Category Archives: Etiquette

Walk the Right Way!

In the United States, we drive on the righthand side of the road, and we have many other standards of right of way.  Yes, that’s obvious.  We do this to keep traffic flowing with a minimum of crashes.  The same rule applies to sidewalks and store aisles.  Walk on the right side.  Don’t pull out into the aisle until you’ve looked to see if someone is coming.  Don’t park yourself in the middle of the path to answer the telephone or read your shopping list.  Pay attention to the people around you.

Can’t we all just move along?

Comments, Please!

In a response to my article on Somali pirates, I received the following comment:

“Alan stewart says:

2011/03/04 at 01:07

Your remarkable lack of knowledge is surpassed only by your baboonish sense of your own bravery. It might be best if you confined your opinions to whether coors light beats bud.”

My policy about comments has always been that anything that isn’t obviously spam (thank you, Akismet) will be accepted, and I’m not changing just because of an idiotic remark.  I didn’t promise not to lambaste the same.

The problem with the comment that I quoted is that it tells me nothing about what the writer objects to, other than me.  He claims that I lack knowledge.  I’m sure that I do on many subjects.  I tend not to write about such matters.  If Mr. stewart believes that I’m missing information, he ought to tell me specifically what it is.  Otherwise, the comment is useless.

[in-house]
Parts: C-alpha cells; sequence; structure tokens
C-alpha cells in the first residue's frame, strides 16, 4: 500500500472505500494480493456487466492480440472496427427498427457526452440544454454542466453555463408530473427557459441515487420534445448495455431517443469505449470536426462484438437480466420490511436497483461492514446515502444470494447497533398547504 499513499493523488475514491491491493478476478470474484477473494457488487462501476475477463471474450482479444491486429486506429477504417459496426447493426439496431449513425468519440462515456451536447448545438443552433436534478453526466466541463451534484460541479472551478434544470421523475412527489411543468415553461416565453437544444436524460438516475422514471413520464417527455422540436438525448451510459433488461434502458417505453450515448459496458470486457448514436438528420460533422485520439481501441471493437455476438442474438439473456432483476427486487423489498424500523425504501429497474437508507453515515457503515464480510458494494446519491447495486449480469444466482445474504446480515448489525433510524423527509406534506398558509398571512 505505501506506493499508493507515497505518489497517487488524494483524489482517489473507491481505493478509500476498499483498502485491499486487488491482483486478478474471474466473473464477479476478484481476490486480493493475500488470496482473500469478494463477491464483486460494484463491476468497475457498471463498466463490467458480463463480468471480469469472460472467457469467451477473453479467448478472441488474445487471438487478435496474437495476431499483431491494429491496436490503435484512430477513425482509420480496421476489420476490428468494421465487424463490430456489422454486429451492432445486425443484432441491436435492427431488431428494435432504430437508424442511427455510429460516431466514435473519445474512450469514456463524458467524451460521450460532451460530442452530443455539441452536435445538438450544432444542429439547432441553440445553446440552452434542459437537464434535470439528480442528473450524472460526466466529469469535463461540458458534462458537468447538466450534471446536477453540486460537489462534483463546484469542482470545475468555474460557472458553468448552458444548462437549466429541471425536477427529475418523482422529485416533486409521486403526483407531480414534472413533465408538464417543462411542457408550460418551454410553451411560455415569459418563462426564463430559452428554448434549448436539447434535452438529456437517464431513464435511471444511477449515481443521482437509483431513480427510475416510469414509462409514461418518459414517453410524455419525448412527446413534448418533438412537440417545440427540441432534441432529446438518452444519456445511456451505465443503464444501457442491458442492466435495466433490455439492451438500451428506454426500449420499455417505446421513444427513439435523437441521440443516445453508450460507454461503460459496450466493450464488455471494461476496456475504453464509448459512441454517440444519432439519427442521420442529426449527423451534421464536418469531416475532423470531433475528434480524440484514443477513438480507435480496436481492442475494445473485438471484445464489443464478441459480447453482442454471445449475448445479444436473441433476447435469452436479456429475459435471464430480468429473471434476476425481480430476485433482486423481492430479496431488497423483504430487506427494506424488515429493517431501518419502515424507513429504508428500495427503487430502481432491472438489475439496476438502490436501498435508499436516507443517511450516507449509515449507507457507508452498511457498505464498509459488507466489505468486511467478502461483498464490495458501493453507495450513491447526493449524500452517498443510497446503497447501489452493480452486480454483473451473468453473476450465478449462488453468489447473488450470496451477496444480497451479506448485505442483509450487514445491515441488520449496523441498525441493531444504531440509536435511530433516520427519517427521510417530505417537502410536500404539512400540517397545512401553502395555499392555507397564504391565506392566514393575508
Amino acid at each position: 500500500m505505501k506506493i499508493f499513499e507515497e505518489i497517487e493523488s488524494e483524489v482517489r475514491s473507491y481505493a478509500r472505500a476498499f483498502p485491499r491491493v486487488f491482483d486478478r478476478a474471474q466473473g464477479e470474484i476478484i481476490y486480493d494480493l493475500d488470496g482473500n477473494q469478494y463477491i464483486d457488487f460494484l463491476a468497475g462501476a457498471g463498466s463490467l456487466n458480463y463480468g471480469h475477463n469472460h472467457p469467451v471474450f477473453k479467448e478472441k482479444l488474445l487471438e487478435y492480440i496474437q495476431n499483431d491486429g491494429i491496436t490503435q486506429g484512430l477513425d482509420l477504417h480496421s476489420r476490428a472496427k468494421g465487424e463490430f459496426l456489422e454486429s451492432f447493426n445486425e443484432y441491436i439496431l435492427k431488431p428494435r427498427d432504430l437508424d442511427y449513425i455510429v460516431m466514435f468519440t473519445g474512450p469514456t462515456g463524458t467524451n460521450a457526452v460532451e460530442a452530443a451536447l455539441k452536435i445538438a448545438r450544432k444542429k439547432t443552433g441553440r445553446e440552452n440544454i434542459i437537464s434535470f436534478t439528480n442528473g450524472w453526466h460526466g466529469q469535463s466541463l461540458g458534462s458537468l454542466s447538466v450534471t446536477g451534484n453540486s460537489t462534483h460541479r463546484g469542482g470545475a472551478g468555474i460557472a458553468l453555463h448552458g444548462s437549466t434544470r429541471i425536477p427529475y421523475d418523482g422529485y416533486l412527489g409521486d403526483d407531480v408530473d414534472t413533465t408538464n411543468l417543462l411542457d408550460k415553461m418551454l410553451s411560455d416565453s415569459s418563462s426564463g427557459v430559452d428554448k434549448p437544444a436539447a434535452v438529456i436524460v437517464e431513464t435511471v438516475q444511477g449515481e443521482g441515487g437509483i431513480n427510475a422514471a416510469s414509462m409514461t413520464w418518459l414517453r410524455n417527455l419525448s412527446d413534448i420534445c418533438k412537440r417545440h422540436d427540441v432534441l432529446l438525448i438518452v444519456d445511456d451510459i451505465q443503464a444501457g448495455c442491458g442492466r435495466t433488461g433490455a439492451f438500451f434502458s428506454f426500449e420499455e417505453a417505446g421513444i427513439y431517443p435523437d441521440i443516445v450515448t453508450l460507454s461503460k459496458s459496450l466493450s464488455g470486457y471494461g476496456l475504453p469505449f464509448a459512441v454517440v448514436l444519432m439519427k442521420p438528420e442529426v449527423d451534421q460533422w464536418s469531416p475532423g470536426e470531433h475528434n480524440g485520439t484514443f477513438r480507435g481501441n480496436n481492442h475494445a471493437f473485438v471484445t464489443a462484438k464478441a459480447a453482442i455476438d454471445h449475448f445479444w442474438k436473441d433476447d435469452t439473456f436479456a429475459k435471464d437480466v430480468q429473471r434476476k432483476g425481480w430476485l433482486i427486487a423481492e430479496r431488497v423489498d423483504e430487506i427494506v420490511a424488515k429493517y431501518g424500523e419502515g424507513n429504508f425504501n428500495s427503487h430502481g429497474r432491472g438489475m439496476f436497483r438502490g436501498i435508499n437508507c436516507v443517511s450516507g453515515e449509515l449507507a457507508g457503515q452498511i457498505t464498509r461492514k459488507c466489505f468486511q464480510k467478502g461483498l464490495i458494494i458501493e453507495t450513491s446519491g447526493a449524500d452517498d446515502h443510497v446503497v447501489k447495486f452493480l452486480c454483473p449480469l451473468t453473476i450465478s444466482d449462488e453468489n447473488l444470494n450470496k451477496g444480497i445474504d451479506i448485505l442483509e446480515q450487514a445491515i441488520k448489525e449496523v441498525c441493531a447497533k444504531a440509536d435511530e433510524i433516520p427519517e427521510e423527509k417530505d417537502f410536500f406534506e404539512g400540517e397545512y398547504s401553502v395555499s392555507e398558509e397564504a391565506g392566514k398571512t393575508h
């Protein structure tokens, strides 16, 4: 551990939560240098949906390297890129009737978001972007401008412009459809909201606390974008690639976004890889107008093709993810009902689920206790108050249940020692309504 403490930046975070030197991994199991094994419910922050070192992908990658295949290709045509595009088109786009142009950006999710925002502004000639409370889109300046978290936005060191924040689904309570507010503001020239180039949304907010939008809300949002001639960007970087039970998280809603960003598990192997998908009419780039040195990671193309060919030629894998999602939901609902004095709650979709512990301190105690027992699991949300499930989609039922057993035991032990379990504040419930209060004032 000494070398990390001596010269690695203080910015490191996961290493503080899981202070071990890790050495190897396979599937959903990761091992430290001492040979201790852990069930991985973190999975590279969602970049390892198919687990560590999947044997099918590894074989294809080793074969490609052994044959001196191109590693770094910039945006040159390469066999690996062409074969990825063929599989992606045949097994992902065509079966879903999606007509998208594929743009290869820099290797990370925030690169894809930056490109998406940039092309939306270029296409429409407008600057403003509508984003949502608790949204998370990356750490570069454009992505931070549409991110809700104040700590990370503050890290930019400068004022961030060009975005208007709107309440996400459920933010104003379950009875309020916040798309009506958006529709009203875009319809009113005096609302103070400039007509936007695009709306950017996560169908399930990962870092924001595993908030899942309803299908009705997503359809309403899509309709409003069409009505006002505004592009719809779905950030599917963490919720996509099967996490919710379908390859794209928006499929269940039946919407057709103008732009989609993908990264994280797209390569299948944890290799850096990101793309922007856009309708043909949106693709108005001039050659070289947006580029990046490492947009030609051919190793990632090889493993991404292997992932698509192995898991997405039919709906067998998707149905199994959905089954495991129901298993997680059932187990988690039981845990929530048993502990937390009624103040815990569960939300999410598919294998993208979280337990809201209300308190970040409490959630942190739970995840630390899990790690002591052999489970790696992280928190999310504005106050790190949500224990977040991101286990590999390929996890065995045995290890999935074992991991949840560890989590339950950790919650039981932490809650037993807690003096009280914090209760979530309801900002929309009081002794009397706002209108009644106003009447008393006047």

I’m not being merely defensive here.  stewart’s comment has taught me nothing.  I have not been convinced of the error of my ways.  He did not carry the conversation forward; he shut it down between the two of us.  As such, I fail to understand why he commented in the first place, other than as a schoolyard taunt.

Of course, I know that my regular readers have much more class, and I’m grateful to you.  Anyone who wishes to dispute me is free to do so without editing, but I do hope that such comments will show detail and good reasoning.

If you’re curious, here is my response:

“Greg Camp says:

2011/03/04 at 04:55

Rather than toss insults, would you care to explain your objections? It’s easy to accuse someone of lacking knowledge. It’s more difficult to list the facts that appear to be missing. You knew what a letter of marque is, it seems, and I know what it means. That’s an item of shared knowledge. But will you really begrudge me a bit of bravado, especially as an aside at the end of the article?

Regarding beer, if it must be Budweiser, I’ll take the real one, made in the town of Budweise in the Czech Republic. America’s most popular brews were best described by Monty Python–like sex in a canoe: fucking close to water. My choice when I can get it is a British ale, Fuller’s ESB, for example.

By the way, since they’re proper nouns, Bud and Coors need to be capitalized.”

I hope that I wasn’t being peevish in correcting his slovenly use of capital letters.

Park It!

Have you noticed the parking lot schlub who sits waiting near the entrance of a lane because other customers have just reached their cars?  This obnoxious person blocks the path for even minutes on end, snarling traffic throughout the lot, to get a space that’s close to the door.

I understand that some people need easier access to the store, but for those of us who are not physically disabled (as opposed to having a moral disability), there’s nothing wrong with parking farther out.  I’m sure that none of my readers act boorishly, but to those others who do, think about this:  If you park at greater distance, you’ll get a little exercise that will extend your lifespan.  That way, you can annoy the crap out of decent human beings for that much longer.